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A question on Lead Acid Batteries

Discussion in 'Electronic Design' started by martin griffith, May 24, 2007.

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  1. http://www.batteryuniversity.com/partone-13.htm may help
    quote
    "
    After full charge, remove the battery from the charger. If float
    charge is needed for operational readiness, lower the charge voltage
    to about 13.50V (2.25V/cell). Most chargers perform this function
    automatically. The float charge can be applied for an unlimited time.
    "


    martin
     
  2. GregS

    GregS Guest

    When bringing up batteries to full charge, overcharging is standard
    practice. While on constant float, it does not get that overcharging
    which helps get rid of sulfation, and increases storage.

    greg
     
  3. Noway2

    Noway2 Guest

    I have a question regarding lead acid batteries, specifically regarding
    the concept of holding them at a float voltage.

    I am wondering what are the advantages and disadvantages of holding the
    batteries at a float voltage as opposed to letting them self discharge
    for a short while, say 24 hours, and then performing a charge top off.

    The batteries are in a system that requires that they be maintained in a
    readiness state, which is why I suggest only letting them self discharge
    for a few days at most before performing a top off.

    As I said, I am curious about the relative advantages and disadvantages
    of the two methods. Does anyone have an insight or experience that may
    help me decide which method to use?
     
  4. Martin

    Martin Guest

    My understanding is that for battery health, either float or isolation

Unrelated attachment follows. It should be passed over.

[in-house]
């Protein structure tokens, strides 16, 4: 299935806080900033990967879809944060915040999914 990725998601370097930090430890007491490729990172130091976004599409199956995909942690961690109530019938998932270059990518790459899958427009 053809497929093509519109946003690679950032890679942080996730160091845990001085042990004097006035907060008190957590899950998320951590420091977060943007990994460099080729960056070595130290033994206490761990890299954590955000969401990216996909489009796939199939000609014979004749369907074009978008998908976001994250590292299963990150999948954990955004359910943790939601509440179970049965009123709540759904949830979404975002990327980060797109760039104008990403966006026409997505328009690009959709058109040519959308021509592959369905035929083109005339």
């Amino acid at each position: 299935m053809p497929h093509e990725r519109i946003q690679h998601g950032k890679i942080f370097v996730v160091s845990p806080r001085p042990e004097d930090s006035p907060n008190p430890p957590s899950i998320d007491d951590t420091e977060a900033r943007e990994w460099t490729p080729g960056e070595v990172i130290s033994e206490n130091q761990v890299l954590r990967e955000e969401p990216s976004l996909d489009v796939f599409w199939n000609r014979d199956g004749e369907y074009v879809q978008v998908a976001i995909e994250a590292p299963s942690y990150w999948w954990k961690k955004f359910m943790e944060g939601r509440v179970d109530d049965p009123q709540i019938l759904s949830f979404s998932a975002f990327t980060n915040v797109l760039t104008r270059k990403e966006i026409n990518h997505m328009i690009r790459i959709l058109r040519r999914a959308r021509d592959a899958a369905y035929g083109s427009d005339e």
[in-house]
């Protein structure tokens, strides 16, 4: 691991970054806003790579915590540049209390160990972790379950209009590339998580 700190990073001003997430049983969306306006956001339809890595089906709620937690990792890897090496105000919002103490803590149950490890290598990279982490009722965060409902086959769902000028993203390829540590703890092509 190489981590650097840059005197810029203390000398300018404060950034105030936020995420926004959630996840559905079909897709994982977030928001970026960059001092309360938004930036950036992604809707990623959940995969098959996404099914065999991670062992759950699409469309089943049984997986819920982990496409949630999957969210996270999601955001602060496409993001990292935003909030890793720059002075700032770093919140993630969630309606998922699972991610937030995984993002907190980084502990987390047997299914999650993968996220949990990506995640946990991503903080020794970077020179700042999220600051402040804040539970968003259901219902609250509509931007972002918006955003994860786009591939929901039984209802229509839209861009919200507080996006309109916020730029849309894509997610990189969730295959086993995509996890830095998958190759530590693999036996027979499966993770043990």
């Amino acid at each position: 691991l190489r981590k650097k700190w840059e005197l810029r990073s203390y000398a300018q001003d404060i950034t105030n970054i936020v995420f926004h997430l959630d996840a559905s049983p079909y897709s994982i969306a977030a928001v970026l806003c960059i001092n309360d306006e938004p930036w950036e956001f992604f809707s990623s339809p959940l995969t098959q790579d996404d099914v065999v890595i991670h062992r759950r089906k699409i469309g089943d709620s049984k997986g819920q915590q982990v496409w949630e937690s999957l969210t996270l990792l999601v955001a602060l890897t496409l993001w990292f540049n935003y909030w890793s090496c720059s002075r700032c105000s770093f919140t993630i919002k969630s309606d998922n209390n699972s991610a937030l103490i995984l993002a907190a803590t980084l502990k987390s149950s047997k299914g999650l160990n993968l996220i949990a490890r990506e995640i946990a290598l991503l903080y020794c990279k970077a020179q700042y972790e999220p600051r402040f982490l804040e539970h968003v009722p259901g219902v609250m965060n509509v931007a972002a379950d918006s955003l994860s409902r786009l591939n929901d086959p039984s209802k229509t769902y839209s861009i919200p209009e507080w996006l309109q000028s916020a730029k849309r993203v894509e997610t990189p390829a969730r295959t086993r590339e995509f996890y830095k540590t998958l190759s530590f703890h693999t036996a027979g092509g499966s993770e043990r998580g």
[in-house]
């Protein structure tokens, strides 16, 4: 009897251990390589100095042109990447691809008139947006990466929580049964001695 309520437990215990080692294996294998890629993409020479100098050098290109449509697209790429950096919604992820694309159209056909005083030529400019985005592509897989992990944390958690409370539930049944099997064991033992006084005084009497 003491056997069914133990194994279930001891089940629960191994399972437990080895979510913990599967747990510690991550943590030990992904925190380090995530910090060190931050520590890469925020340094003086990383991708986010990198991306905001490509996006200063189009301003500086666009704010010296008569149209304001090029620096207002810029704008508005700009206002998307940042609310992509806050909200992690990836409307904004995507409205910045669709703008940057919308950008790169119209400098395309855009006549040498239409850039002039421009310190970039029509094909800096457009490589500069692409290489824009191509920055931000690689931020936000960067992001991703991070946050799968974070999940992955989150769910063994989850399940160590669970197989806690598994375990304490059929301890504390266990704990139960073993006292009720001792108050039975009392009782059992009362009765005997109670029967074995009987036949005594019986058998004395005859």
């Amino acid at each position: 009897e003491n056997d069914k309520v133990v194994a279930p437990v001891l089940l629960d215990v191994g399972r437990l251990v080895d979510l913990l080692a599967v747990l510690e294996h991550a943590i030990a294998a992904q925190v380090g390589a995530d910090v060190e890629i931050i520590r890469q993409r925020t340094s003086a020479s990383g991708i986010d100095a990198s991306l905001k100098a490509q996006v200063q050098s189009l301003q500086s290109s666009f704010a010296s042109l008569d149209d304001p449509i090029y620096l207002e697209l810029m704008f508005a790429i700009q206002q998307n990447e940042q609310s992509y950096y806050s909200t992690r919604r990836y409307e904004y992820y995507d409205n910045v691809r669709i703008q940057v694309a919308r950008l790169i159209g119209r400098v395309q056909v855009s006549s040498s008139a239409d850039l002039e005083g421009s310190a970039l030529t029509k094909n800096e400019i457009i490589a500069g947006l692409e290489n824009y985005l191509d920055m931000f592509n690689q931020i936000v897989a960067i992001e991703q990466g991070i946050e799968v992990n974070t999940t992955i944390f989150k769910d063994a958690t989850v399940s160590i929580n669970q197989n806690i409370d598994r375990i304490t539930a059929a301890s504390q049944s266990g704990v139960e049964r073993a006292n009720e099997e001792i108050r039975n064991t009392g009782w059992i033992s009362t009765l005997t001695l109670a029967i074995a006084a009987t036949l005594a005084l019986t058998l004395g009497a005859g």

with periodic recharge are both approximately equally acceptable.

    In either case, you will need to initially fully charge the battery,
    so the equipment for that will be equivalent.

    After that, float is MUCH easier to do automatically ...

    to float, you hook up to a constant voltage source and you're done.

    with periodic recharge, you have to have some kind of timer or voltage
    sensor, a way to connect to the battery,. a way to tell when the
    battery is charged and disconnect again.

    If you have parasitic loads connected to the battery, it doesn't
    affect the float scheme at all (assuming the float source can handle
    the extra current)
    The periodic recharge scheme would perhaps need the float interval
    length adjusted.
     
  5. Gibbo

    Gibbo Guest

    With both flooded lead acid and Gel or AGM lead acid batteries there is
    a slight advantage with constant float charge as it prevents the build
    up of sulphation. Each time the battery is discharged, no matter how
    little, and no matter whether it's by way of a load or self discharge,
    some of the sulphate remains as sulphate even after a full recharge.
    This is just a part of the natural battery ageing process.

    Maintaning a constant float charge reduces the extent of this effect
    dramtically over the extent when the battery is allowed to stand then
    recharged.

    With wet cell (ie flooded) lead acid batteries there is a slight problem
    in that during float, the electrolyte stratifies and the first discharge
    cycle after an extended float does not produce the full battery
    capacity. This effect doesn't happen with periodic recharge following a